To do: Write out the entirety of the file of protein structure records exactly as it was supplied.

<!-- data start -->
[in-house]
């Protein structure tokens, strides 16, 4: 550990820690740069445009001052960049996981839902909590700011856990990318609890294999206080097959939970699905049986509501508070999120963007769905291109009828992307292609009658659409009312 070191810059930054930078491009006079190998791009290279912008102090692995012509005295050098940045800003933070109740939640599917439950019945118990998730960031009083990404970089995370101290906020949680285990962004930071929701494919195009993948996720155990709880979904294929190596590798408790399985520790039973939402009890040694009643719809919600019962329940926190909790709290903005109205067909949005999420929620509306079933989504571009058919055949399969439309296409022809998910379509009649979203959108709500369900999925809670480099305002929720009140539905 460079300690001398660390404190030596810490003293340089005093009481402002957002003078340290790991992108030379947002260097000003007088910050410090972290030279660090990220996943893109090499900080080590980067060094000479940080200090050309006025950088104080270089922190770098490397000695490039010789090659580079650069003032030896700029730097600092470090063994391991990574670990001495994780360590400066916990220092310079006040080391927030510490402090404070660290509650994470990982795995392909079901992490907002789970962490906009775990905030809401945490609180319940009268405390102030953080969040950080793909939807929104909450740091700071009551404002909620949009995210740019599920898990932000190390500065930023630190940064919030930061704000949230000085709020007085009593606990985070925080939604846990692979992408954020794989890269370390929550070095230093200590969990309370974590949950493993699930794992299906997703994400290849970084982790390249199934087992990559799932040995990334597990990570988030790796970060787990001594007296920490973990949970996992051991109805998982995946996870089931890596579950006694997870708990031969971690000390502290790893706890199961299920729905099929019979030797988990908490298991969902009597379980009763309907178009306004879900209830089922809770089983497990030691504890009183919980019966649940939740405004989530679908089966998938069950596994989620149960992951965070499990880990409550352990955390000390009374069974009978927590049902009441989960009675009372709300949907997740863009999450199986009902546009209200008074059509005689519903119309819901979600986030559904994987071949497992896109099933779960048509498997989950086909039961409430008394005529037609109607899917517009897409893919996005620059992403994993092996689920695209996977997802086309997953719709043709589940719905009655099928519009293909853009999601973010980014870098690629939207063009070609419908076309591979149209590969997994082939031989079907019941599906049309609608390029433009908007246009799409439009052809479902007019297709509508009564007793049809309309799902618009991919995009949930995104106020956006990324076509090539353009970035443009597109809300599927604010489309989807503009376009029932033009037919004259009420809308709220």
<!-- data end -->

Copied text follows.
[in-house]
């Protein structure tokens, strides 16, 4: 550990820690740069445009001052960049996981839902909590700011856990990318609890294999206080097959939970699905049986509501508070999120963007769905291109009828992307292609009658659409009312 070191810059930054930078491009006079190998791009290279912008102090692995012509005295050098940045800003933070109740939640599917439950019945118990998730960031009083990404970089995370101290906020949680285990962004930071929701494919195009993948996720155990709880979904294929190596590798408790399985520790039973939402009890040694009643719809919600019962329940926190909790709290903005109205067909949005999420929620509306079933989504571009058919055949399969439309296409022809998910379509009649979203959108709500369900999925809670480099305002929720009140539905 460079300690001398660390404190030596810490003293340089005093009481402002957002003078340290790991992108030379947002260097000003007088910050410090972290030279660090990220996943893109090499900080080590980067060094000479940080200090050309006025950088104080270089922190770098490397000695490039010789090659580079650069003032030896700029730097600092470090063994391991990574670990001495994780360590400066916990220092310079006040080391927030510490402090404070660290509650994470990982795995392909079901992490907002789970962490906009775990905030809401945490609180319940009268405390102030953080969040950080793909939807929104909450740091700071009551404002909620949009995210740019599920898990932000190390500065930023630190940064919030930061704000949230000085709020007085009593606990985070925080939604846990692979992408954020794989890269370390929550070095230093200590969990309370974590949950493993699930794992299906997703994400290849970084982790390249199934087992990559799932040995990334597990990570988030790796970060787990001594007296920490973990949970996992051991109805998982995946996870089931890596579950006694997870708990031969971690000390502290790893706890199961299920729905099929019979030797988990908490298991969902009597379980009763309907178009306004879900209830089922809770089983497990030691504890009183919980019966649940939740405004989530679908089966998938069950596994989620149960992951965070499990880990409550352990955390000390009374069974009978927590049902009441989960009675009372709300949907997740863009999450199986009902546009209200008074059509005689519903119309819901979600986030559904994987071949497992896109099933779960048509498997989950086909039961409430008394005529037609109607899917517009897409893919996005620059992403994993092996689920695209996977997802086309997953719709043709589940719905009655099928519009293909853009999601973010980014870098690629939207063009070609419908076309591979149209590969997994082939031989079907019941599906049309609608390029433009908007246009799409439009052809479902007019297709509508009564007793049809309309799902618009991919995009949930995104106020956006990324076509090539353009970035443009597109809300599927604010489309989807503009376009029932033009037919004259009420809308709220």